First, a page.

Pullman in the First World War

April 6, 1917

Despite Wilson's most fervent wishes, the United States declared war on Germany on April 6, 1917. Provocations included the sinking of the Lusitania, the death of Edith Cavell, and the atrocities of occupying German forces in Belgium and the Netherlands. The act that led to war was the release of the Zimmerman Telegram.

When the United States entered the war, the combatants had been in desperate conflict for three years.  The brutality and suffering in theaters in conflict around the world was unimaginable. Winston Churchill wrote of the war, “There were battles in the beginning, and there were battles in the end, and in between was slaughter.”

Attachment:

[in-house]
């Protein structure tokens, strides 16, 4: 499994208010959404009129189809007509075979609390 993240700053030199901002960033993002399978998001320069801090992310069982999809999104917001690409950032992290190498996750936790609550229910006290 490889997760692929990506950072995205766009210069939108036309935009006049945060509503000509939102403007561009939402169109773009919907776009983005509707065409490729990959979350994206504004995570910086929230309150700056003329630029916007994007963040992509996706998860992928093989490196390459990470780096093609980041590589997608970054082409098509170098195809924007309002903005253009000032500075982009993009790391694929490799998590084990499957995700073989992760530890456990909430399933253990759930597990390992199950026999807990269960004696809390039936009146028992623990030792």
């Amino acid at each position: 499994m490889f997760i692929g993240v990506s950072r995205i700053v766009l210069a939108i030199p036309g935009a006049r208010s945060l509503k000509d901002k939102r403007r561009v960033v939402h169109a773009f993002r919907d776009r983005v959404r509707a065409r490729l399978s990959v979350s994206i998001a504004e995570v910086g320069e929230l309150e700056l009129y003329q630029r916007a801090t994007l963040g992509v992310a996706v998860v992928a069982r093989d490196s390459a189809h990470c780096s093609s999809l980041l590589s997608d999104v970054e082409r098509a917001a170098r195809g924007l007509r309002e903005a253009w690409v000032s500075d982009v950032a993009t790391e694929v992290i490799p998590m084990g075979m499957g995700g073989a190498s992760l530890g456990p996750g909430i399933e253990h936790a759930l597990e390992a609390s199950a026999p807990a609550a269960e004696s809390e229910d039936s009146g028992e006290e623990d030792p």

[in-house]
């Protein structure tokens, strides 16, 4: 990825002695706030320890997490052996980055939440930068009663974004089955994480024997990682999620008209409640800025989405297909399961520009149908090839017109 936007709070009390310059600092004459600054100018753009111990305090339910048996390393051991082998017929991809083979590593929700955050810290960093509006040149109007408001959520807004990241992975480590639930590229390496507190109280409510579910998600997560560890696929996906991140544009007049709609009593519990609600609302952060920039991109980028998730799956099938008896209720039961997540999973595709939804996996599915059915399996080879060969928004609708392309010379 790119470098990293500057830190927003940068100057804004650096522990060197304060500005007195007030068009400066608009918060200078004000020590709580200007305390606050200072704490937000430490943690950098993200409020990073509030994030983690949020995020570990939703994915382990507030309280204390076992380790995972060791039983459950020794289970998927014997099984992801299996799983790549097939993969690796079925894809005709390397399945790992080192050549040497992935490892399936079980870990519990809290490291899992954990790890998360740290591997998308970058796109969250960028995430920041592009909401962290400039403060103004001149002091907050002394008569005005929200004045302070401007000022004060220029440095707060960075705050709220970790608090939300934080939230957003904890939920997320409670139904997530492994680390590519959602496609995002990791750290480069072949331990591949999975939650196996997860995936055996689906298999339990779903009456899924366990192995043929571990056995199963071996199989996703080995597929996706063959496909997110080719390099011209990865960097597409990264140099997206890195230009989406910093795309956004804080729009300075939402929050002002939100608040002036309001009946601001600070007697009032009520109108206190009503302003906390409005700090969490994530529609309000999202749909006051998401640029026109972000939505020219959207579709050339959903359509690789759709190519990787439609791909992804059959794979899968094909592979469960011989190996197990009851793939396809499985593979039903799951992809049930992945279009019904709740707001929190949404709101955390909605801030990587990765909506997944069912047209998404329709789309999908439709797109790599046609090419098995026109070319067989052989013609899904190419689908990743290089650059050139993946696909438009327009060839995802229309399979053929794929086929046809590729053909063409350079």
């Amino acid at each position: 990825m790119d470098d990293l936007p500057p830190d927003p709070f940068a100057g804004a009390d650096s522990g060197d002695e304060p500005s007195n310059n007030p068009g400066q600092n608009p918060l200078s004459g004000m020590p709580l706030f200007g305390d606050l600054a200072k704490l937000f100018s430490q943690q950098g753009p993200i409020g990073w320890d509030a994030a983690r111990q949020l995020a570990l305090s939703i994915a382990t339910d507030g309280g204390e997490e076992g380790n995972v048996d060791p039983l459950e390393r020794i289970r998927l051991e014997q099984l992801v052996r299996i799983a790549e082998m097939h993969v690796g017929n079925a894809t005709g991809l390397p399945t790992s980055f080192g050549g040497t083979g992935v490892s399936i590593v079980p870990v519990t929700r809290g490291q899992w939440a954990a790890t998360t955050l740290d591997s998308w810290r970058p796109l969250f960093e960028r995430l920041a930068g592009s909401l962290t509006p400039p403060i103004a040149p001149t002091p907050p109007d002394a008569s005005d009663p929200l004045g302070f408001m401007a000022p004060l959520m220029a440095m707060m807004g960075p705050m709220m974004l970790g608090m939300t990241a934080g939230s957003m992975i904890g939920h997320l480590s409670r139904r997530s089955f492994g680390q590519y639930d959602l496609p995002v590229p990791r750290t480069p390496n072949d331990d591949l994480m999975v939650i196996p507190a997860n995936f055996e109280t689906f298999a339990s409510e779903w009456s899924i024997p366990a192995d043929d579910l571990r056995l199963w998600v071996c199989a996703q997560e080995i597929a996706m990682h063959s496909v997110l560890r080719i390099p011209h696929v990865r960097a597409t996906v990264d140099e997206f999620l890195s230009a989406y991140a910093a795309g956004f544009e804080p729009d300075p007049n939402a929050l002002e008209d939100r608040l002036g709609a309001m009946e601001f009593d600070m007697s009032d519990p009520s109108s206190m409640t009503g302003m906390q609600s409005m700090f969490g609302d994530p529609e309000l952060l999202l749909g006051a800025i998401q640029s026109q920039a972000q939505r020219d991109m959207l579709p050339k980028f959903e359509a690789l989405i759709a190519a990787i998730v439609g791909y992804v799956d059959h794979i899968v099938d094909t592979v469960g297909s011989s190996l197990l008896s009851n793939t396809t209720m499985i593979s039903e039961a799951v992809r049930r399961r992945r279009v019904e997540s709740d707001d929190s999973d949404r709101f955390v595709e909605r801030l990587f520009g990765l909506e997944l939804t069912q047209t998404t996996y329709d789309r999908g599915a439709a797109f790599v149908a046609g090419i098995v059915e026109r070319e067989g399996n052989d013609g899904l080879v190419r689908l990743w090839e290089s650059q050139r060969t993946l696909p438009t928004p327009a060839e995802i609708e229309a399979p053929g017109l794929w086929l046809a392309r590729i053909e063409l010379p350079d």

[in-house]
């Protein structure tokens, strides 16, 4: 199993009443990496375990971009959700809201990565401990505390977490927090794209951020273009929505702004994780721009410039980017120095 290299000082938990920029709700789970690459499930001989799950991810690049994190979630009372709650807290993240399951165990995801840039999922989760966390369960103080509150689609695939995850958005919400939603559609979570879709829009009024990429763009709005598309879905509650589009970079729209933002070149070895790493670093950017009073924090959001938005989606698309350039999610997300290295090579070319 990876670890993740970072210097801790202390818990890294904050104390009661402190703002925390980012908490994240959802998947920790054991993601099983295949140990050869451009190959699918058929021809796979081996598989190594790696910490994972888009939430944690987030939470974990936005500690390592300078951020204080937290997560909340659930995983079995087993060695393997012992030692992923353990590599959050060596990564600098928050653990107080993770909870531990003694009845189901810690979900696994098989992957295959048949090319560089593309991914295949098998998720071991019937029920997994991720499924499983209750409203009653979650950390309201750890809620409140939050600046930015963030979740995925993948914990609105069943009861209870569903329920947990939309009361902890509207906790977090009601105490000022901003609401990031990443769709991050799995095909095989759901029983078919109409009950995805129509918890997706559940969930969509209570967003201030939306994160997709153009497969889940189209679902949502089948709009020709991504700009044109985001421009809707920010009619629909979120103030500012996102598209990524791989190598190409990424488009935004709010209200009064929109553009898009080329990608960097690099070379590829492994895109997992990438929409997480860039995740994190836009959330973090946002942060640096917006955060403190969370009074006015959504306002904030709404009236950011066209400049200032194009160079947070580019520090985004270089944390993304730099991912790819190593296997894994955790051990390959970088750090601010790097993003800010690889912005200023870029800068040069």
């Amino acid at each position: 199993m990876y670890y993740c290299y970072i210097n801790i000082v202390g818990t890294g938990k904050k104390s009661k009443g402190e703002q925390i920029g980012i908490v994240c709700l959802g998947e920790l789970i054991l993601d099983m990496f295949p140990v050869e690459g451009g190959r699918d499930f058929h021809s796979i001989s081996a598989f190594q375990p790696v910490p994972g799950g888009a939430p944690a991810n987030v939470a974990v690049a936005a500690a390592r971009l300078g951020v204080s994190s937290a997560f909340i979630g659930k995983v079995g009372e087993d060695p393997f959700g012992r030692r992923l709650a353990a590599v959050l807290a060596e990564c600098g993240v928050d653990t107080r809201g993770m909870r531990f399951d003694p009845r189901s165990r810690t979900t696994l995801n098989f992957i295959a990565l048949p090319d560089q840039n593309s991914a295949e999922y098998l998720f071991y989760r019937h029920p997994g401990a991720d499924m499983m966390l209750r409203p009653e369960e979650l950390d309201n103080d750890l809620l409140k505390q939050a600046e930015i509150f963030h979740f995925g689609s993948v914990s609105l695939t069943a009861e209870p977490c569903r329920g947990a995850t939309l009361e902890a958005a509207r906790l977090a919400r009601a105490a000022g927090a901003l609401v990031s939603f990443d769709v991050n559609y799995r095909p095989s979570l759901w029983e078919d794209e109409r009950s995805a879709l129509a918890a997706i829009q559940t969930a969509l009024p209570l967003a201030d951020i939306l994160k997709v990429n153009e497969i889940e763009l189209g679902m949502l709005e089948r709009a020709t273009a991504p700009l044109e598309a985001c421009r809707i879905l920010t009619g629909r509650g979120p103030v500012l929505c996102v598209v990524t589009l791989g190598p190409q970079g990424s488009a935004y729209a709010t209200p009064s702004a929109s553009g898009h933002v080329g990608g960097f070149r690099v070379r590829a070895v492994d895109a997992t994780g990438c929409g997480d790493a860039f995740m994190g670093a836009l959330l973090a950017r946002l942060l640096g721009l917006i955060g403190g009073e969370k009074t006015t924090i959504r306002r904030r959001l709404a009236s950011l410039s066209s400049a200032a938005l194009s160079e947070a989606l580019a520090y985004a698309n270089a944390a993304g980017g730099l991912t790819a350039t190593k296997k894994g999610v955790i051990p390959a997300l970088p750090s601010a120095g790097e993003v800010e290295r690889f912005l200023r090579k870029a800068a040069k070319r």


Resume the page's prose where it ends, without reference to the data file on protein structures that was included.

With the collapse of the Russian Empire in 1917, Germany and Austro-Hungary were able to move troops from the Eastern front and concentrate them on the Western front. England and France were desperate for American troops and supplies to join the fight.

Pullman employees and residents did answer the call. Many Pullman employees became part of the 35th Engineers, headquartered at Fort Grant in Rockford, Illinois.

Portraits of Pullman Soldiers, Sailors, and Marines

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